Careless hunters taking aim at moose
An unexpected surge in illegal moose killings has the Division of Wildlife urging hunters to make sure of their target before pulling the trigger.
With Colorado at the halfway mark in the 2010 big-game hunting season, the division has investigated 10 cases of hunters illegally killing moose, either through carelessness or negligence.
“It blows me away, with all the PR we’ve done getting the word to hunters that there are moose in the area, that this still is happening,” said Ron Velarde, manager of the DOW’s Northwest Region.
None of the cases involved moose on Grand Mesa. The illegal killings occurred in North and Middle parks and on the White River east of Meeker.
“We’ve spent a lot of sportsmen’s dollars putting these moose out, and it’s up to sportsmen to help us protect them,” Velarde said.
Colorado has several large herds of moose scattered around the Western Slope and northern Colorado, and by now hunters should be aware of the animals’ presence.
However, some hunters still are surprised to see a moose in an area where elk or deer are expected. But being surprised isn’t an excuse, DOW Chief of Law Enforcement Jay Sarason said.
“We expect hunters to positively identify their game,” he said. “It’s simple: If you’re not absolutely sure, don’t shoot.”
Wildlife identification composes a large part of the state’s Hunter Education course, Velarde said, as well being sure of your target before pulling the trigger.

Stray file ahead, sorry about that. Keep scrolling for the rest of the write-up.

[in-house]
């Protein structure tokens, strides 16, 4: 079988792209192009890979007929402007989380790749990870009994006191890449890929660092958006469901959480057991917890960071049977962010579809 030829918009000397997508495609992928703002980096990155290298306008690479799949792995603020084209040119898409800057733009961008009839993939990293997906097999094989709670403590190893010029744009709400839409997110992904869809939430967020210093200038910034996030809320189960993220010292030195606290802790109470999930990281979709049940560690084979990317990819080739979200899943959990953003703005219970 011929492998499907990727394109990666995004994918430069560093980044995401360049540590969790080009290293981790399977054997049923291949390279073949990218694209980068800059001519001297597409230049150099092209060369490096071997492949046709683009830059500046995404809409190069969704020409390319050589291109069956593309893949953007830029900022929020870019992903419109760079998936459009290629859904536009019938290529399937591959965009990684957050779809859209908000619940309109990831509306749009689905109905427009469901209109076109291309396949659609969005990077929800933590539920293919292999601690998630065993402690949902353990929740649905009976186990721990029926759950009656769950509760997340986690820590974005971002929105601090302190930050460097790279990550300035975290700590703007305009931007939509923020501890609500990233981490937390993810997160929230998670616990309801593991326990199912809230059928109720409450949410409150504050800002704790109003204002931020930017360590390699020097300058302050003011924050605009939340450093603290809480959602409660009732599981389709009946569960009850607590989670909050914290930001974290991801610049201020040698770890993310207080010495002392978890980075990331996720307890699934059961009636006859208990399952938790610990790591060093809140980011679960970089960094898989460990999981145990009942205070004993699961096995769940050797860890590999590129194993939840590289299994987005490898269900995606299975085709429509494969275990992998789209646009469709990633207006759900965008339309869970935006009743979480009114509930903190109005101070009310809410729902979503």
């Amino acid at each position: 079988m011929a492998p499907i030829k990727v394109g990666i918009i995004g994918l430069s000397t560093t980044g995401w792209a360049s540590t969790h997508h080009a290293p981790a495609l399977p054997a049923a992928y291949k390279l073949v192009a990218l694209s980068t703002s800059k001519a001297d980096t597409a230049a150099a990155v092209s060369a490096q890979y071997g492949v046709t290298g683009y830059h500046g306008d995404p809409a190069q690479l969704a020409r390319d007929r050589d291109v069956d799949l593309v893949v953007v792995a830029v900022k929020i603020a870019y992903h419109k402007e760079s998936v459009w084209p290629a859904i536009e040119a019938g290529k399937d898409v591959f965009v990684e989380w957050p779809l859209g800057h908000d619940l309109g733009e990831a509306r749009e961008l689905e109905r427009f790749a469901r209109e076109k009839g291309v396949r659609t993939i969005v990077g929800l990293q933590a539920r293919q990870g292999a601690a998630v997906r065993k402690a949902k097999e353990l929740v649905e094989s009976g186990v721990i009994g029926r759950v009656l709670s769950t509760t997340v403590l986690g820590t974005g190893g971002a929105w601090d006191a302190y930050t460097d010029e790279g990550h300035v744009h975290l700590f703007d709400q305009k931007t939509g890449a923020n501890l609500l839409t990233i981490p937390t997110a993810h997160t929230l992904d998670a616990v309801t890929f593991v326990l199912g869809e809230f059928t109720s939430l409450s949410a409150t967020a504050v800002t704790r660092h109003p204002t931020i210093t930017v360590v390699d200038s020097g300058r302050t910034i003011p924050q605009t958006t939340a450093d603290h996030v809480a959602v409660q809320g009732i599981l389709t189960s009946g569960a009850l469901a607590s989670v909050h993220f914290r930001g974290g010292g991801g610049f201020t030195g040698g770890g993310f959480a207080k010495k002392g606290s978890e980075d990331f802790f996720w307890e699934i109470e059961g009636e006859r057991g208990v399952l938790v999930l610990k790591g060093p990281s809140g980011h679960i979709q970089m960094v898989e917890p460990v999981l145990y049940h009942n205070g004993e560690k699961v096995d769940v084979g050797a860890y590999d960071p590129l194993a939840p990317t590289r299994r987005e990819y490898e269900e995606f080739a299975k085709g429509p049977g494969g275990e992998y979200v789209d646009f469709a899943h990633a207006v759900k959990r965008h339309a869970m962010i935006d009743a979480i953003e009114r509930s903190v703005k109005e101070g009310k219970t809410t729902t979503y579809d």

Among the egregious cases this fall are two elk hunters who mistakenly shot bull moose, which look nothing like bull elk.
One of those hunters, who left his moose fatally wounded and did not report his infraction for four days, is facing charges that could bring more than $14,000 in fines and the certainty of a license suspension hearing, the DOW said.
“If a guy mistakenly shoots a moose and reports it to us, we’ll take a bit easier on him,” Velarde said. “We want to let people know they can turn themselves in and face reduced charges. We don’t want the moose to go to waste.
“But if they shoot a moose, leave it and don’t tell us, we’ll throw the book at them.”
Division regulations say abandonment of a carcass could bring felony charges, jail time and the permanent loss of hunting privileges in Colorado and 34 other states that participate in the Wildlife Violator Compact.
Because moose are relatively rare (there are around 1,500 in Colorado), hunting licenses for them are very restricted.
This year, Colorado will issue more than 225,000 elk licenses but only 154 moose licenses. The lifetime bag limit for bull moose in Colorado is one.
“Moose hunting in Colorado is literally a once-in-a-lifetime experience,” Velarde said. “Every moose that a careless or negligent hunter kills is a hunt denied to someone else.”
The third deer and elk hunting season runs Saturday through Nov. 14, with the final season running Nov. 17-21.